Dining Halls

Bistro Firenze, a restaurant inside the West End Market dining hall, offers traditional Italian cuisine, including pizza, pasta and calzones, Sept. 23, 2018.

The Campus Kitchen at VT Engage has reached its goal in diverting over 132,000 pounds of uneaten food from Virginia Tech dining halls. This food goes to various charities across the New River Valley to help feed those in need.

The Campus Kitchen is a VT Engage program that largely deals with unserved food that has already been cooked by the various dining halls around Virginia Tech. The food is first sorted and placed into coolers to keep it from spoiling. It is then put into insulated food storage bags to be transported to charities. The redirected food is taken to charities using club vans and the members’ cars. VT Engage is Virginia Tech's center for service-learning, leadership education, and civic engagement. It often partners with nonprofit organizations to help develop students’ leadership skills.

“The bags are like those used by pizza delivery drivers,” said Nick Kaloudis, a junior majoring in building construction who is also a student leader for the Campus Kitchen.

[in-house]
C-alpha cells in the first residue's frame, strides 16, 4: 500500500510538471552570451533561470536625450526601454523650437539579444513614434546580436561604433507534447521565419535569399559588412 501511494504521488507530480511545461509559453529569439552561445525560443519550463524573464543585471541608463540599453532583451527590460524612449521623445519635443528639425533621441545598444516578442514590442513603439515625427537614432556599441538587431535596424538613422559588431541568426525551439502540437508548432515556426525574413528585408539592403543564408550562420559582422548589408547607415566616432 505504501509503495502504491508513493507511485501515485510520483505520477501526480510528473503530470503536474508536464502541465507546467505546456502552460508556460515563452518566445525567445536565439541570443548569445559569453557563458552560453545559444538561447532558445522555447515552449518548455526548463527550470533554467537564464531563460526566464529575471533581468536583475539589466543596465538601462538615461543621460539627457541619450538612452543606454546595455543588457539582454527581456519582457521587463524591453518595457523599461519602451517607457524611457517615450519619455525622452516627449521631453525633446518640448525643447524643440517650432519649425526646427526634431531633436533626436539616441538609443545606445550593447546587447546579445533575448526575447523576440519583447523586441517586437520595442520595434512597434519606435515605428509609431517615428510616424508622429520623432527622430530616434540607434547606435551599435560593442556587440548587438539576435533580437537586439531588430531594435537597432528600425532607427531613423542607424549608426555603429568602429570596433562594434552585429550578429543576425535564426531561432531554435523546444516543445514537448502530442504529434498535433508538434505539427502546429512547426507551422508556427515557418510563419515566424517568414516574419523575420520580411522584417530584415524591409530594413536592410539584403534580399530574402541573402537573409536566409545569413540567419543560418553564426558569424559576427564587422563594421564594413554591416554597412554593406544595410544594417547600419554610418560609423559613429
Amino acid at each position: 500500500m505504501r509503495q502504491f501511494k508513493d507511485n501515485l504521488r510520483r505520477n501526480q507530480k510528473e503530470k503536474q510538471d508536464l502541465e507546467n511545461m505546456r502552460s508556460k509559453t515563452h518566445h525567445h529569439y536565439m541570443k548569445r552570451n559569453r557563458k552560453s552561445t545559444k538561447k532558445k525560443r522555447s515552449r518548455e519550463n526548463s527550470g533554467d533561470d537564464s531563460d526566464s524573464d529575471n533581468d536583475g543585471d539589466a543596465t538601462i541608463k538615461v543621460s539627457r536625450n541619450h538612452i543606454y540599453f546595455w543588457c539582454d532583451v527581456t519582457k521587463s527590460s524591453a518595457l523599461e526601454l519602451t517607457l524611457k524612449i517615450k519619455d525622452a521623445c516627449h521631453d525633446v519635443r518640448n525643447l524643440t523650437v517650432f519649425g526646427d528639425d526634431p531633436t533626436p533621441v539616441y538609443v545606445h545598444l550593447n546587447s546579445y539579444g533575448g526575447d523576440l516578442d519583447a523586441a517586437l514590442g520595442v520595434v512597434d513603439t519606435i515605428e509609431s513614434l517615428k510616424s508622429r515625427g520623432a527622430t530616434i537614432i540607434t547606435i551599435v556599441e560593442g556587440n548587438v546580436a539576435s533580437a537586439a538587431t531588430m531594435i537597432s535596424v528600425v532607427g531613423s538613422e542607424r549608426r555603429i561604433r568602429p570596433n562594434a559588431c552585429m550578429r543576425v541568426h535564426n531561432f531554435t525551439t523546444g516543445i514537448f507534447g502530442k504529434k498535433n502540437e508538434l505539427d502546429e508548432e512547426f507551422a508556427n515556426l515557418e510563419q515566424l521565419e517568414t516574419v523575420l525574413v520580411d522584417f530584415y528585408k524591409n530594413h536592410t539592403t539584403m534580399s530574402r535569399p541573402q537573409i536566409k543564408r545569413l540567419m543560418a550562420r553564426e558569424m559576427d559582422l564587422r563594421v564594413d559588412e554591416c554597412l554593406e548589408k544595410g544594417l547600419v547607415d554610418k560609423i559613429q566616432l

This process is handled between two groups within the Campus Kitchen, the diversion and delivery groups. The diversion group handles the sorting and packaging of the leftover and unserved food from the dining halls. Dining hall staff themselves are trained in diversion techniques and help out this group. The delivery group takes the prepared food to locations across the New River Valley and helps these locations store and distribute the foodstuffs.

Each group has a set of student leaders who help organize and direct the group. The leaders also make sure participants are well and able to perform the duties required of them. There must be at least two leaders for each shift, with multiple shifts throughout the week.

Most of the food processed by the Campus Kitchen is perishable leftovers and unserved food. The Campus Kitchen will take a large variety of food that might be difficult to normally redirect because of its system of coolers and insulated bags combined with efforts of the members. Because of this efficiency, canned food and nonperishable items are taken by another group in VT Engage to be distributed as part of food drives and other events.

“The most important part of the kitchen is definitely the students,” Kaloudis said. “We couldn’t do this without them.”

The Campus Kitchen is currently looking for new student leaders. Interested students can apply through the GobblerConnect link on the VT Engage website and by emailing or calling an officer located in the site directory. Students who wish to participate in packaging or delivering food but are not interested in a leadership position can sign up for a shift through the website. Diversion shifts are on Mondays and Tuesdays and delivery shifts occur Monday through Friday.

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